Updated 17 July 2017

ADD/ADHD Expert's FAQs

ADHD and its treatment always spark lively debates. Have a look at some of the questions answered by our ADHD expert.

ADD/ADHD has had it's fair share of controversy and everyone seems to have an opinion on how best to deal with the symptoms - see the ADD/ADHD expert's FAQs for some sound advice. 

Q: Adult ADHD

While looking for help on the internet (reading up) for my 8-year-old girl who I am sure is ADD and not ADHD - I came to the realization that I have been ADD my whole life. I truly don't know how I got through school university etc. (mostly by clever tricks).

Today I'm self-employed and if I trick anyone then I'm the one that suffers from it. My daughter is very bright and still copes well in school,but I have tested her concentration and at 8 years she can't look me in the eye for one minute while I'm talking and directly afterwards she will talk about something else. She also forgets what she's done within 30 min. When I ask her about it she will tell me "it's just blank, I can't remember what I did 30 min ago"! This sounds like me at age 40.

She is with Tina Cowly reading school and is doing very well, and her reading is improving. My worry is next year is her first year with exams - being bright is not going to help her. Ritalin is something that I thought I will never allow in MY HOUSE, but at this stage I think we can both do with it. If I go to my GP will they be able to prescribe it if they think it will help (both of us), and do you get a low dose slow release in SA? I'm still very scared of the product. We have been using plenty of omega 3 etc products IQ omega etc.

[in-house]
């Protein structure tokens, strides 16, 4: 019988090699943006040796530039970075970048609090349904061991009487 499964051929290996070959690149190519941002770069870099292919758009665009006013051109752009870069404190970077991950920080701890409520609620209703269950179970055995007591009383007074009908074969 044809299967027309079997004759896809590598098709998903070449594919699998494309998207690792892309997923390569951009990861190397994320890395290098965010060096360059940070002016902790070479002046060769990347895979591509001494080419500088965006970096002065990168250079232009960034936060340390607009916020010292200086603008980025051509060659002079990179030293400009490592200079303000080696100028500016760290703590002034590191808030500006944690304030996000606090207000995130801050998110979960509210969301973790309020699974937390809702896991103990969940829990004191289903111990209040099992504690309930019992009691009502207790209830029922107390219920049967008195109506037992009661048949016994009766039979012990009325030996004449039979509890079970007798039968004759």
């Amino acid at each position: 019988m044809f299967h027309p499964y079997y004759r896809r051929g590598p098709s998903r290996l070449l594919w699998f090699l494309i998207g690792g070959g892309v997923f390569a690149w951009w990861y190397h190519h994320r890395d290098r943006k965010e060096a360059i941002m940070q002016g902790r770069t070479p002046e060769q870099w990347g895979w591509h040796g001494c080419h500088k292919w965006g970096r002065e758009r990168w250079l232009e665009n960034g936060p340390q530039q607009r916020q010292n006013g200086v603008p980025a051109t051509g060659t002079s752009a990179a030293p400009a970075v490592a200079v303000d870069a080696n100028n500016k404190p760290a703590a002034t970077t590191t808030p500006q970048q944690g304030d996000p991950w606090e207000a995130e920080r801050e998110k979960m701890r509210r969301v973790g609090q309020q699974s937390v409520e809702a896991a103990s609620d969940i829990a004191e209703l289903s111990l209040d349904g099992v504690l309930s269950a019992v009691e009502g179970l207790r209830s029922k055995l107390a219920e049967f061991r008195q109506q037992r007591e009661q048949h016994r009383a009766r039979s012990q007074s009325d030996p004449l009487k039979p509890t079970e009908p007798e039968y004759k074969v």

AThe switch from natural supplements to prescribed medication can be a difficult one. You seem to be doing a large amount of research which is the best first step you can take. The long-acting Ritalin is available in SA; the dosage is dependent on the severity of the symptoms, however, weight and general health factors will also play a role. I'm sure in your research you have come across Strattera and Concerta as well; although the side effects tend to be similar across ADD medications, some people prefer one over the others - this tends to be a trial and error process unfortunately. If you are still unsure of medication there are cognitive behavioural specialists who can assist with coping skills to deal with ADD.